Poor in the Gaza Strip has a totally different meaning than it does anywhere else.
"Being in America has opened my eyes. It’s made me realize that you don’t have to look like me to respect and help everyone; to me, it doesn’t matter who’s in front of me."Abdallah Maher Al Jarjawi, BSN Class of 2025
There’s never enough money to cover rent, or bills, and everything is extreme. But when you live in a place like that and you’re a kid, it’s normal.
My first memories of war are distant. I remember my father would disappear. I knew he was working as a doctor, but, because I was so young, I didn’t realize that his disappearance was connected to the conflict.
By 2014, I had gotten used to it: I’d be playing marbles and football (what Americans call soccer) with bombing and shooting in the distance. Sometimes it was up close. The hospital where my father worked was bombed; he’d left just 15 minutes before. A bullet hit the living room chair where my sister usually sat. Our neighbor’s home was destroyed, the shaking was so violent we thought it was an earthquake. I remember fire, people running, screaming, and ambulances coming.
But a lot of my life was normal, too. I read and studied the Qur’an and attended prayers at the mosque. I was a champion ping-pong player for my school. As I got older, I decided I wanted to help people through politics, medicine, and, later, through nursing.
When I came to the United States at age 14 with my family, I spoke no English. They put me in eighth grade, but taking double and summer courses, I’ve finished eighth through twenth grades in three years. I got good grades, studied a lot, and always worked. I’ve been a janitor, a hookah boy, lifeguard, valet, even slaughtered animals.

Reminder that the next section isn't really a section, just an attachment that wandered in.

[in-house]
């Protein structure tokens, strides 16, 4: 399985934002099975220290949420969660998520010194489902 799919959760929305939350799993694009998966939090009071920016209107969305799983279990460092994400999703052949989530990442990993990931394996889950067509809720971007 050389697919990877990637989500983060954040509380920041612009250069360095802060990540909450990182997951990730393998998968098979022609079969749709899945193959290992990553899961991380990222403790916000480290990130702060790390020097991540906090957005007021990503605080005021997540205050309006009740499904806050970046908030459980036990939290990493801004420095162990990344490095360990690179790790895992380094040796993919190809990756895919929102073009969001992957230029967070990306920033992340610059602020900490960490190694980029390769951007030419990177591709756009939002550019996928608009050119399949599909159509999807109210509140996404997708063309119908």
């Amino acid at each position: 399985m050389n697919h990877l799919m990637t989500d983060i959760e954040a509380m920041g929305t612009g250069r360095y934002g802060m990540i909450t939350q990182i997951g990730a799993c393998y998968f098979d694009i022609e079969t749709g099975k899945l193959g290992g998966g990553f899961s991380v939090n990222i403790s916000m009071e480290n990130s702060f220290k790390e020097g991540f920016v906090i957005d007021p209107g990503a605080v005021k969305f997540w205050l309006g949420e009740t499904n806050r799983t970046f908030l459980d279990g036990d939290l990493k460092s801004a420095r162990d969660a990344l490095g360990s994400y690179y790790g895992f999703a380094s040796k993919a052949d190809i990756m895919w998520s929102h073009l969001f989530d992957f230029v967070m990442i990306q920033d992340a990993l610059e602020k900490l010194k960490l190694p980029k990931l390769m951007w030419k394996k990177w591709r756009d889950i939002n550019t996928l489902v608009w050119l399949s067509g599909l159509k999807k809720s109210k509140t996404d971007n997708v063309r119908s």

Coming from a very conservative background, being in America has opened my eyes. It’s made me realize that you don’t have to look like me to respect and help everyone; to me, it doesn’t matter who’s in front of me. In nursing, that will give me an advantage.
Eazima is the Arabic word for perseverance. You don’t have to be smart, tall, good looking, or rich, but be willing to go hard, to not give up, to put in the work. I have gone through things, and still keep a smile; in the same way, we never really know what others are going through and must help if we can.
I remember wanting to help when my father went to the war in Gaza; I wanted to do something but couldn’t. That’s why I chose nursing. Nothing will stop me from trying to do good. Why would I give up now?
One of six children of Maher Al Jerjawi and Wafaa Aljerjawi, and a district champion wrestler, Abdallah graduates from Bellaire High School in Houston, Tex., this June, where he organized his school’s first-ever ESL graduation ceremony, for which he will offer the valedictory address.